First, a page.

At the risk of becoming a test equipment collector, I am picking up a few pieces of vintage test equipment that need some work, but will be very useful pieces of shop gear as well as interesting pieces of history lately. I’m needing a high speed analog X-Y monitor for some more complex alignments, and this old HP 143A oscilloscope came up on the local Craigslist for only a little more than the cost of the gas to drive and pick it up.
This is a really old school, transitional piece of gear. The CRT and mainframe assembly boasts all-transistor design, but the plug-in modules themselves are a mixture of tube, transitional nuvistor, transistors depending on the circuit position and the module’s capability.
They’re fairly rare, too, from what I can figure. A high school student in a family of engineers has one; a gentleman who did happen to be local had one earlier this year, and one configured with spectrum analyzer plugins is for sale reportedly removed from a Department of Defense HF monitoring station – a true cold war relic.
These wide-screen mainframes were a big ticket item back in the day, found in the HP scope catalog:
Adjusted for inflation, that’s very nearly a $10,000 CRT display – and don’t forget the options!
And the price only goes up from there! The mainframe supports some very high sensitivity (50 uV/div), differential, and high speed (GHz+) plugins – not to mention a frequency response generator, TDR, and spectrum analyzer that only go up get more expensive.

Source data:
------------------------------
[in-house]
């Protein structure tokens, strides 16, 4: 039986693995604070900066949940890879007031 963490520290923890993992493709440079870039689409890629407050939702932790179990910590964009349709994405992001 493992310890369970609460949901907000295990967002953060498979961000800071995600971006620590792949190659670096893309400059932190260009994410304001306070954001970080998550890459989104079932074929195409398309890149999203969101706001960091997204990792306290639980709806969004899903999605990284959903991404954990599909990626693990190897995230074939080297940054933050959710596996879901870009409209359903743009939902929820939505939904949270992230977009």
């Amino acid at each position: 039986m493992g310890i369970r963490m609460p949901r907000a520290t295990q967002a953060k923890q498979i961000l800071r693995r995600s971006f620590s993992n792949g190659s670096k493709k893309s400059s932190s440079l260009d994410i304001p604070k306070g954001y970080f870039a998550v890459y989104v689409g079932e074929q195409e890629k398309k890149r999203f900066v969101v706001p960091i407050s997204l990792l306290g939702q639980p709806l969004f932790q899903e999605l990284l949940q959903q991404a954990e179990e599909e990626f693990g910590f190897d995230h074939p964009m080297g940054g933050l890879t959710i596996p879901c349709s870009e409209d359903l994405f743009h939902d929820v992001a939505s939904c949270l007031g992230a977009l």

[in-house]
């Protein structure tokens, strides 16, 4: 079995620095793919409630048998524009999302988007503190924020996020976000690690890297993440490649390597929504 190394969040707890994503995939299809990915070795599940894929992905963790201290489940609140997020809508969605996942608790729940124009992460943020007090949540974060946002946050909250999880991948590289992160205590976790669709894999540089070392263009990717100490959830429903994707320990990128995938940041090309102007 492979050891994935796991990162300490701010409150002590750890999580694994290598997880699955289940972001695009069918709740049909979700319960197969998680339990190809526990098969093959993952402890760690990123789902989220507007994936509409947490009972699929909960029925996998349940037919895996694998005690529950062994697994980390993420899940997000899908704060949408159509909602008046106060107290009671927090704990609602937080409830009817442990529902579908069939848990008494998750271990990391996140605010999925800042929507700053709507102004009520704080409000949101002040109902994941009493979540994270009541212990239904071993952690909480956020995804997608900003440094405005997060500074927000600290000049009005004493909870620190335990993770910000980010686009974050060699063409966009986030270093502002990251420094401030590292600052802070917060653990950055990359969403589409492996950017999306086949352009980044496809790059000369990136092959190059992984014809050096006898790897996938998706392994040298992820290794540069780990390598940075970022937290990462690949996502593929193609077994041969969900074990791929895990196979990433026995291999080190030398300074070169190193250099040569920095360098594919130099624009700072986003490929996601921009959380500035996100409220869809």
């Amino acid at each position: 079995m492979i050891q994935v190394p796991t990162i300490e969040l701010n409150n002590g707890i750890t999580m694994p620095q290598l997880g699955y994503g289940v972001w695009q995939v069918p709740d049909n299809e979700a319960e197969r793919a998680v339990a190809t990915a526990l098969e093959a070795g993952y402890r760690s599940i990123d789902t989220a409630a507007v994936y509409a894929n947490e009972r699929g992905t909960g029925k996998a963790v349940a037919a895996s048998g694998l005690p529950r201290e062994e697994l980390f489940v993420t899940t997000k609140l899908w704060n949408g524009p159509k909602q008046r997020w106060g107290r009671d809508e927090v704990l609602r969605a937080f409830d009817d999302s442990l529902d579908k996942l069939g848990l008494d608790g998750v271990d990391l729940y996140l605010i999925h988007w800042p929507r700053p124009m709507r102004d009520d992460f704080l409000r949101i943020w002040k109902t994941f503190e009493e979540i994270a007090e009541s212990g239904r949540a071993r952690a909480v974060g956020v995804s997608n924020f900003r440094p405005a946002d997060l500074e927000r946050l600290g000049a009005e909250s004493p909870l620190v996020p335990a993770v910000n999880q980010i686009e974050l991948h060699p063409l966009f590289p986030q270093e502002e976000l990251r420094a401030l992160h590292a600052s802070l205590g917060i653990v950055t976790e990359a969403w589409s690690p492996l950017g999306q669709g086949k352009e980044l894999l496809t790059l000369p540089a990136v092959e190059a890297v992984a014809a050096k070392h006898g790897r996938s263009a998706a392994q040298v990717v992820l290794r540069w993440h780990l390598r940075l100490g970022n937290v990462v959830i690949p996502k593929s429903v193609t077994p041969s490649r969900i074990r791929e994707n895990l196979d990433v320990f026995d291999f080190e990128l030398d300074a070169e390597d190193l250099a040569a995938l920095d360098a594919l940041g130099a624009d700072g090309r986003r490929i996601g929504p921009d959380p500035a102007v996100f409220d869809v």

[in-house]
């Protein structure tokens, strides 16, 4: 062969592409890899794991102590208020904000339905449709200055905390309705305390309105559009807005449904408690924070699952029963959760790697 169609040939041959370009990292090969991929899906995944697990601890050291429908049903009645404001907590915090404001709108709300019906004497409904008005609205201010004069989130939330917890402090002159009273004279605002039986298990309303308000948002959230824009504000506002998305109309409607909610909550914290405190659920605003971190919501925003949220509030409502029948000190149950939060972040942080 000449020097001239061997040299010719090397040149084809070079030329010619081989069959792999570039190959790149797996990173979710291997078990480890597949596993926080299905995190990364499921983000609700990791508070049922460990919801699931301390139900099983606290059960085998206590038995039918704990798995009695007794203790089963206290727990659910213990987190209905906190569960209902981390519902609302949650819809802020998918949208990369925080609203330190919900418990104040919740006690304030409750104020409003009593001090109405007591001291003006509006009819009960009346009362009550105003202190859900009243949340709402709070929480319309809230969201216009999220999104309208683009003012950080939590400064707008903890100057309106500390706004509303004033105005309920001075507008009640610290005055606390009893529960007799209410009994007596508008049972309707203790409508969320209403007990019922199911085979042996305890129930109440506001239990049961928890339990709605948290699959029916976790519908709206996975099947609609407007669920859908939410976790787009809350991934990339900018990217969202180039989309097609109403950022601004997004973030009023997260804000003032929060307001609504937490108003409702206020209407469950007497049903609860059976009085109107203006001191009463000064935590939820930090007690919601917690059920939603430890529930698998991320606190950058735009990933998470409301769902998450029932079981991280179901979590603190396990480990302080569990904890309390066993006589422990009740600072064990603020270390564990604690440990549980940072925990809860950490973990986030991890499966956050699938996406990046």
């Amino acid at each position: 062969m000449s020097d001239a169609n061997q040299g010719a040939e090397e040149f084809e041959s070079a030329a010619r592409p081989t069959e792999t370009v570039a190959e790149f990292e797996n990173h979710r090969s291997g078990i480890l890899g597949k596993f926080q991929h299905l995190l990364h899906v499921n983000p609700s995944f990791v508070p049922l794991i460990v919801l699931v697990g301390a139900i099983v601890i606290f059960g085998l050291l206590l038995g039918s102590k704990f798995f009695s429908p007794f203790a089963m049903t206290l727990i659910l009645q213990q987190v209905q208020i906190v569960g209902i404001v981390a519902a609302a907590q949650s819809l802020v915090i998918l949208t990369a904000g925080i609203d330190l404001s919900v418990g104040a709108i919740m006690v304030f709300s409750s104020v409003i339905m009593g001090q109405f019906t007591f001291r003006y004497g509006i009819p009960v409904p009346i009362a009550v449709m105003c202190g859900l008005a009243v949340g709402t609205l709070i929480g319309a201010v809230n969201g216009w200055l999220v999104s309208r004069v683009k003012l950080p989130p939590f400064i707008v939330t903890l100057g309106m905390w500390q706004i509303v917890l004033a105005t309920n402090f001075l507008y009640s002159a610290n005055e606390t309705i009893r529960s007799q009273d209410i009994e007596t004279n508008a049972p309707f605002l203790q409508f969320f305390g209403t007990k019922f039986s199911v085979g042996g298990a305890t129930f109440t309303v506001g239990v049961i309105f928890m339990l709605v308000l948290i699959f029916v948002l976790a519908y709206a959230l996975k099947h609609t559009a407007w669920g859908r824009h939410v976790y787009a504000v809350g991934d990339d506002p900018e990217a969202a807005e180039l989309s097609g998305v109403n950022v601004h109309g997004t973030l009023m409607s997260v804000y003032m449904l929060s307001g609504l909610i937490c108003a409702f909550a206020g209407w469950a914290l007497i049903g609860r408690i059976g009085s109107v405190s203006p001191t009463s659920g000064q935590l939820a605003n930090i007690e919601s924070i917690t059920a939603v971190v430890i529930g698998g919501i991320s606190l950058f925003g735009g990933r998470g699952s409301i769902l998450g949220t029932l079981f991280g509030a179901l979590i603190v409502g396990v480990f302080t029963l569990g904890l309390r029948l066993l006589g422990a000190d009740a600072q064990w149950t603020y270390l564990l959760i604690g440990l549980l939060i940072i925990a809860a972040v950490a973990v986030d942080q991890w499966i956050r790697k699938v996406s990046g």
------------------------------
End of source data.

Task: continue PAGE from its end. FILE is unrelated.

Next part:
I’m lucky – all the knobs and switches are present. Those frequently get lost.
The HP Archive has good information about the scope including the operation manual and schematics. The plugins slide out easily:
Inside the timebase plugin, lots going on. Transistors and nuvistors together on this double-sided etched and silkscreened board:
Tubes on the other side of the enclosure, right next to some TO-92 package transistors.
Nuvistors were a very late-game evolution of the vacuum tube, and arguably held off the full transistor revolution for a few years.
Vintage really is beautiful.
This mainframe powers on successfully but doesn’t show a meaningful trace; it’s got some minor damage inside but should come back together nicely.
The vertical amplifier is pretty interesting inside, too:
This one has a mix of transistors, noval miniature tubes, and compactrons.
I’m looking forward to getting this one going again, but doubt I’ll be able to work on it before the end of the year.
Because this mainframe has identical vertical and horizontal amplifiers, the way to make it into an X-Y display is to use “vertical” amplifiers in both bays. If you have an HP 1402A plug-in for sale (or really, any other 1400-series HP plug-in), I’d love to hear about it.